• Stephanie Ashton

Work Is A Four Letter Word

Cilla Black, 1968


As an honouree Liverpudlian I am quite proud to make reference to Cilla, she was a Merseyside treasure. For my part, I say honouree because I have never lived on Merseyside but I did live in Lancashire for a time and as a “die-hard” Liverpool FC fan have been in the city many times. The origin of supporting Liverpool went back to my childhood. Growing up in the Northwest in the late 1970s, the majority of boys at school supported either Liverpool FC or Manchester United. Given that all the cools kids supported the Liverpool and my annoying brother supported the Mancunian jokers, I naturally chose to be a Liverpool fan. Interestingly, I remember watching United vs Liverpool on a black and white 14” TV in my parents’ kitchen in 1980 and saying to my brother “can you tell who anyone is?”


Okay, so I admit talking about the tribalism of football supporters is an odd place to start a tgirl blog, but it is super relevant to how I ended up becoming female in my head. Stay with me on this one people because it’s going to get deep…


Throughout my childhood I was raised to think family was important but never developed any particularly strong views about gender “right” or “wrongs.” Of course, there were people around me calling visible targets like Freddie Mercury a “poofter” and such like. Fortunately, such blatant homophobia was largely ignored by young-me as these comments didn’t come from anyone who was of any great influence in my life. In fact, growing up in the late 70s and early 80s there were an increasing number of men on television who were either camp or making comedy out of pretending to be women. If anything, it appeared that a man dressing up as a woman was largely regarded as a humorous thing to do.


So, I maintained a pretty open and fluid view of the world. No indoctrination that trans or homosexual people were “bad” or that strictly puritanical heterosexual was “good.” This was quite an amazing outcome really when you consider I was raised in one of Britain’s roughest towns in the cultural wasteland of the post punk era.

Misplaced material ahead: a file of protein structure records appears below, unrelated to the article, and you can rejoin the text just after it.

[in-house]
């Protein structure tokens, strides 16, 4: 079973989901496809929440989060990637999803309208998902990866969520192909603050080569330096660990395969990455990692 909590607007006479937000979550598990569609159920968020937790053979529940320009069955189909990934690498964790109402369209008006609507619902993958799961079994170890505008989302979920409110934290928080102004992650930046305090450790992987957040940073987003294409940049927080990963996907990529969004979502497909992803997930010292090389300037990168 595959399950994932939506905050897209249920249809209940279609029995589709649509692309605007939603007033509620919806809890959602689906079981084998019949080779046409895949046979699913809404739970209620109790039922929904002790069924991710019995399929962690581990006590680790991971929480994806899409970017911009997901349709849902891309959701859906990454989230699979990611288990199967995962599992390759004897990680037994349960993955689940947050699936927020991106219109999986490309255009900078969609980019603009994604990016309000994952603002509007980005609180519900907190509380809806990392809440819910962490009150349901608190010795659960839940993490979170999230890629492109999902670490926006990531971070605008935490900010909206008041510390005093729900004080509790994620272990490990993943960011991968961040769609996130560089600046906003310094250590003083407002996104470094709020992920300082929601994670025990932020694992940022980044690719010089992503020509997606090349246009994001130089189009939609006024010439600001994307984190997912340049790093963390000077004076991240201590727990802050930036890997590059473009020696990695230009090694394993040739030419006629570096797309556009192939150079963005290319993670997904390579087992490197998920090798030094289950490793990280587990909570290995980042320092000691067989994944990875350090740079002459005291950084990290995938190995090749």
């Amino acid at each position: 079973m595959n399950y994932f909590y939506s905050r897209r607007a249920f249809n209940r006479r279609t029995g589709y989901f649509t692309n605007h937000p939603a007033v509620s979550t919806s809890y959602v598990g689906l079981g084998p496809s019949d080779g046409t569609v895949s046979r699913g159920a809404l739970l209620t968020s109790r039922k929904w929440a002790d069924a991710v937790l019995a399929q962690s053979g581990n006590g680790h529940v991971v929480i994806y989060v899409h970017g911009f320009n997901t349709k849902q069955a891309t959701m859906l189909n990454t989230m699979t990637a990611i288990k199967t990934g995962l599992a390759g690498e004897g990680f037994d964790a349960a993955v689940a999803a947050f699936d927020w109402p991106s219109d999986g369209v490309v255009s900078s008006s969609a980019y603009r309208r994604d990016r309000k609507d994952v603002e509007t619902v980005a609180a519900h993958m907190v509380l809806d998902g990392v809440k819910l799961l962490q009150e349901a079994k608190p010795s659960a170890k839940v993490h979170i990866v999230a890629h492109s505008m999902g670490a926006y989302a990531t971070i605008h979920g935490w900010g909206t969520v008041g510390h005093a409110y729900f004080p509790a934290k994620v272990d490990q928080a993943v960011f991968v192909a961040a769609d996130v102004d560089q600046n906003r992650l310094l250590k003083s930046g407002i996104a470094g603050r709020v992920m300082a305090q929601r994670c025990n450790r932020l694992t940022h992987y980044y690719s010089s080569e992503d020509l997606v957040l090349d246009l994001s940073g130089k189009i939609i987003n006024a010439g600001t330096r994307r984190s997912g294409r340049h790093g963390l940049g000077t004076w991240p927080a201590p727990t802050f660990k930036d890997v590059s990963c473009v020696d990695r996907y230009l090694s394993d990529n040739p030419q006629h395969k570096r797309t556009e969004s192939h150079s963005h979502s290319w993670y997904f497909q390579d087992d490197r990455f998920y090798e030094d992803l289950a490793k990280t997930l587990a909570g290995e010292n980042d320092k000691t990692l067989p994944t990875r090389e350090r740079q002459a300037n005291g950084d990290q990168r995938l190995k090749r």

Fast forward 15 years, I have finished School and University, and moved away from home to start my first professional job in Manchester. All excited with the freedom and opportunities that awaited, my spirits were soon dampened with the reality of a ridiculous workload and a chronic lack of money. I was brought up to believe if you applied yourself you would get on, so I naturally went into overdrive at work in a bid to improve my life and move up the social ladder. Happily, I jumped in the ring to fight with all the other Alpha Dogs for my position and a much-vaunted promotion.


At first it was fun working all the hours, playing 5-aside football, drinking late at weekends, and chasing “skirt.” It was also a novelty hanging out in places like Barca and seeing all the celebs going about like Becks, Danni and the cast of the Chanel 4 TV show “The Word." However, the gloss of this situation soon wore thin. I started to observe with honesty the men I was now surround by at work and now socially. In a moment of awakening I realised something very important that would change my life forever; these men were awful.


Now I appreciate I have made a very broad statement that needs some justification. So, I will provide it. The majority of these men voiced decent principles if I am honest but I soon noticed their actions betrayed their often fine words. Examples? They would wax lyrical about duty to family, but would happily ignore loved ones at home in preference to going down the pub to “socialise.” Some guys talked about their wives in a loving way, but actually regarded them as trophies who were soon forgotten once they got into a strip club. At work, the supposed leaders of the group talked about team work and “looking out for each other." However the truth was they had no consideration for their staff, no empathy, avoided difficult conversations, and were terrible communicators. And let us not forget that most of these merry men I worked with talked with derision about any male who didn’t measure up to Stallone. Gays, trannies and effeminate men were all the subject of private and public mockery, banter and snide remarks.


Darling, just let me just send Jackie in Logistics a quick thanks for the great work she has done for the team